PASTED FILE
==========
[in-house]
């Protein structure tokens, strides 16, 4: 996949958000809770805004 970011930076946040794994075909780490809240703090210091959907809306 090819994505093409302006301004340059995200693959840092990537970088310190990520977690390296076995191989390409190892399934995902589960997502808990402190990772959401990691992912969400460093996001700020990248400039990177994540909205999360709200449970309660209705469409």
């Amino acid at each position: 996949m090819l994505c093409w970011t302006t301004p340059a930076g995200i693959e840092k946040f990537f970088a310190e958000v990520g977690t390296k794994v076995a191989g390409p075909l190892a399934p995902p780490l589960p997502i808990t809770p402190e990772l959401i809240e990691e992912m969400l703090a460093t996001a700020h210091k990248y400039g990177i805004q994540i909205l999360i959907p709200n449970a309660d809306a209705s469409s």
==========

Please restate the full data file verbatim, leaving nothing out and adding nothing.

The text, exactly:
[in-house]
């Protein structure tokens, strides 16, 4: 996949958000809770805004 970011930076946040794994075909780490809240703090210091959907809306 090819994505093409302006301004340059995200693959840092990537970088310190990520977690390296076995191989390409190892399934995902589960997502808990402190990772959401990691992912969400460093996001700020990248400039990177994540909205999360709200449970309660209705469409």
């Amino acid at each position: 996949m090819l994505c093409w970011t302006t301004p340059a930076g995200i693959e840092k946040f990537f970088a310190e958000v990520g977690t390296k794994v076995a191989g390409p075909l190892a399934p995902p780490l589960p997502i808990t809770p402190e990772l959401i809240e990691e992912m969400l703090a460093t996001a700020h210091k990248y400039g990177i805004q994540i909205l999360i959907p709200n449970a309660d809306a209705s469409s």